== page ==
Trial of Admitted Nazi Slated to Begin Next Week in New York
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Trial of Admitted Nazi Slated to Begin Next Week in New York

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After decades of a mostly peaceful existence, delivering potato chips in New York City and then living in the quiet upstate New York countryside, Jakob Reimer is about to revisit his Nazi past.

Reimer, 79, admits that he was a member of a Nazi SS unit, the murderous Trawniki death squad, which emptied Polish ghettoes of Jews and sent them to their deaths.

Prosecutors from the U.S. Justice Department’s Office of Special Investigations and from the U.S. Attorney’s Office are about to put Reimer on trial in an effort to get his U.S. citizenship revoked.

The trial is slated to begin Aug. 3 in Southern District Court, the first denaturalization proceeding of a Nazi war criminal to take place in Manhattan, home to thousands of aging Holocaust survivors.

Reimer’s defense attorney is Ramsey Clark, who served as the U.S. attorney general from 1967 to 1969.

From 1941 to 1945, prosecutors say, Reimer played a pivotal role in the murder of thousands of Jews in the ghettos, and sent millions more to their fate in labor and death camps.

If the prosecutors succeed in proving that Reimer lied on his 1952 application for a U.S. visa, they will be able to strip him of his citizenship and initiate deportation proceedings against him.

After arriving in Brooklyn, N.Y., Reimer spent his post-Holocaust years selling Wise potato chips and fathering two sons.

Later, after divorcing his wife, he moved to the upstate New York town of Lake Carmel and remarried, according to a 1994 story about his case in New York magazine.

In 1992, the top two people at OSI, the section of the Justice Department charged with prosecuting Nazi war criminals, interviewed Reimer.

He told Neal Sher, then OSI’s director, and Eli Rosenbaum, then No. 2 in the department, that he was not a ghetto liquidator but served as a stockroom guardsman.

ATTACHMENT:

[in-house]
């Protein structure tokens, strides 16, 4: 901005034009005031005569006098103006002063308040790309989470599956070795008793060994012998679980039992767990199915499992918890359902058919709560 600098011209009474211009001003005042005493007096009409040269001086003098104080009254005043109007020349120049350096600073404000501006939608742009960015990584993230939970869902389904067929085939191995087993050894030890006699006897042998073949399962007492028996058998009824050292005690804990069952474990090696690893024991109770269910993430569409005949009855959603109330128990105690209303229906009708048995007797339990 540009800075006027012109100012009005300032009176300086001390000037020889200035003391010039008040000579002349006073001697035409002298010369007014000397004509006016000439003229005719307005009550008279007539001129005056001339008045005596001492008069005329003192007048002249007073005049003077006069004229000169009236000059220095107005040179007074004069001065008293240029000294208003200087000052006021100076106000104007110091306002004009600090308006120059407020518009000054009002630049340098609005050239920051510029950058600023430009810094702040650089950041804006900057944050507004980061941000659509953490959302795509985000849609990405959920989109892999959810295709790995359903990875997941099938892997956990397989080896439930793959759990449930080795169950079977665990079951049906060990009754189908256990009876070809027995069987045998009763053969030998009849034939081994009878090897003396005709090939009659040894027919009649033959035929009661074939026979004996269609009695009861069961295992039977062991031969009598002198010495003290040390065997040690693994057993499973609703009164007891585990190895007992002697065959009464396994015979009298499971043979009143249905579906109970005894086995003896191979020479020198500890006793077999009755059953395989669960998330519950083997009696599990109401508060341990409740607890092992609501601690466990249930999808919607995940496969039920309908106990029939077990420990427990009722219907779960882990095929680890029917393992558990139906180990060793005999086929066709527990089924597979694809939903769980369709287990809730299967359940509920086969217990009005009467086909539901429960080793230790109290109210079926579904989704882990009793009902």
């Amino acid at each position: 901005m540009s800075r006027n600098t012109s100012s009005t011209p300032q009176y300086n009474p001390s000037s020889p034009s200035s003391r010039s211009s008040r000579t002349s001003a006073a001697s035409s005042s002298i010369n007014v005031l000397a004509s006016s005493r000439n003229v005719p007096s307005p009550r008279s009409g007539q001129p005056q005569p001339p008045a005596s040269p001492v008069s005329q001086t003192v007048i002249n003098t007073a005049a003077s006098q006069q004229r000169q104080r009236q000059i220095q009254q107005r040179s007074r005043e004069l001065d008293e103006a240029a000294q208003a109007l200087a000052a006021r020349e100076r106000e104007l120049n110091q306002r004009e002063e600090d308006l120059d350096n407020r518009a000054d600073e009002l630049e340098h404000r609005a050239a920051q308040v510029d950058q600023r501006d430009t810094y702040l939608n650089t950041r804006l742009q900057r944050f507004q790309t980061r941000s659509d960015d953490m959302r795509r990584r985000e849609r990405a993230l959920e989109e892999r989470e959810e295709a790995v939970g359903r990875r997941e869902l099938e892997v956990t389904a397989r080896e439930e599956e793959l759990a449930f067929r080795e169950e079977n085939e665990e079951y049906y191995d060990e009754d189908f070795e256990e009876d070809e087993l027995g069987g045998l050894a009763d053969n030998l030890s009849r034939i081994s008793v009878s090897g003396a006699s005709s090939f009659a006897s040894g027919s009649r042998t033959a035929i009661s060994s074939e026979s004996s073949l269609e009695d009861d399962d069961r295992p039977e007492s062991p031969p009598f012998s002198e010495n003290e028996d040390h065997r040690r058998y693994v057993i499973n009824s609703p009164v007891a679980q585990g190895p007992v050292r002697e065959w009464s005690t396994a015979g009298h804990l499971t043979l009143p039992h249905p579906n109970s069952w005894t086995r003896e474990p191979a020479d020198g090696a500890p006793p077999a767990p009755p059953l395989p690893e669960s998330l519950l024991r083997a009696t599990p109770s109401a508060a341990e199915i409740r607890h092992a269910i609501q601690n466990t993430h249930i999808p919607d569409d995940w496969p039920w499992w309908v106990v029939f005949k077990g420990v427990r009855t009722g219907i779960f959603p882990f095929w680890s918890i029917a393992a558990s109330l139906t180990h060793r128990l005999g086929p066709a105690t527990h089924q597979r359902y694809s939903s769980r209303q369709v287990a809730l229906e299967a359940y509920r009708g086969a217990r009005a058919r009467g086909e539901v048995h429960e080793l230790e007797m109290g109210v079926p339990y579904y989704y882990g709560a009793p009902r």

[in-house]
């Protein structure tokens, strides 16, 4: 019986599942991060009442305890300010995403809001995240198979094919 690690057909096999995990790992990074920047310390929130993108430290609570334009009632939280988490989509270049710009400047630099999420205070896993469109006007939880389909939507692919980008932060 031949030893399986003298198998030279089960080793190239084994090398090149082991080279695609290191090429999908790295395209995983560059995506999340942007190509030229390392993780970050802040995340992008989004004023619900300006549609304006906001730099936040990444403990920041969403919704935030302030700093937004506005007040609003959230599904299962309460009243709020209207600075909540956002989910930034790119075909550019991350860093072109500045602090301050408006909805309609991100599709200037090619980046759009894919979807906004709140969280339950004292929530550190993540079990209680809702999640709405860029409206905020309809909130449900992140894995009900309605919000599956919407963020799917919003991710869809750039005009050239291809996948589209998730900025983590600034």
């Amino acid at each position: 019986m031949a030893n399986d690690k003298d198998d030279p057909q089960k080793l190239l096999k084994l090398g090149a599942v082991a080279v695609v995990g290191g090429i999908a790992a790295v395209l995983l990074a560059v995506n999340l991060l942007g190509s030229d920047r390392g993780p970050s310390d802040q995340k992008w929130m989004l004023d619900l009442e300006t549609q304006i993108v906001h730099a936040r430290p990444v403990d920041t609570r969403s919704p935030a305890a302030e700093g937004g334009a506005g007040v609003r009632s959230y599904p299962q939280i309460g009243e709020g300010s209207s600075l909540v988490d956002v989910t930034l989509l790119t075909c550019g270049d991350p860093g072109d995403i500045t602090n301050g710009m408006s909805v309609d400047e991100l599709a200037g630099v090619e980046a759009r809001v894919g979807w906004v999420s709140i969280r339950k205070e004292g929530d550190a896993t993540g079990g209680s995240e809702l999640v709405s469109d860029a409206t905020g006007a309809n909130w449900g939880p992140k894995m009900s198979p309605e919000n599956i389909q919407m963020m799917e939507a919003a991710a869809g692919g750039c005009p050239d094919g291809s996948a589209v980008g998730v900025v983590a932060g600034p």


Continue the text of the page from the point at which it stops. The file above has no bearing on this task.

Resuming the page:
He also admitted, however, that he had shot a Jew to death in a massacre at a ravine just outside of Trawniki.

Portions of the sworn interview with OSI, which as documents submitted when the lawsuit against Reimer was filed in 1992 are part of the public record, were published in the New York magazine story.

Reimer said that when he arrived at a ravine outside Trawniki in eastern Poland, his colleagues had shot 50 or 60 Jewish men.

He said that although he was a supervisor, he was late because he had overslept.

When he arrived and looked into the pit, one man was still alive, and pointing to his head. Reime??? stood about 15 feet away from the man who was almost entirely buried by corpses.

According to the OSI transcript, Rosenbaum said, “You finished him off.”

“I’m afraid so,” Reimer responded.

Clark, Ramsey’s attorney, has since become well known for representing the interests of the Iraqi government during the Persian Gulf War and figures including members of the Branch Davidians and perennial cult leader-political candidate Lyndon LaRouche. He did not return several phone messages left at his office.

On the eve of the trial, no one from OSI or the U.S. Attorney’s Office was willing to comment. Officials said that it was their policy not to comment on cases pending in court.

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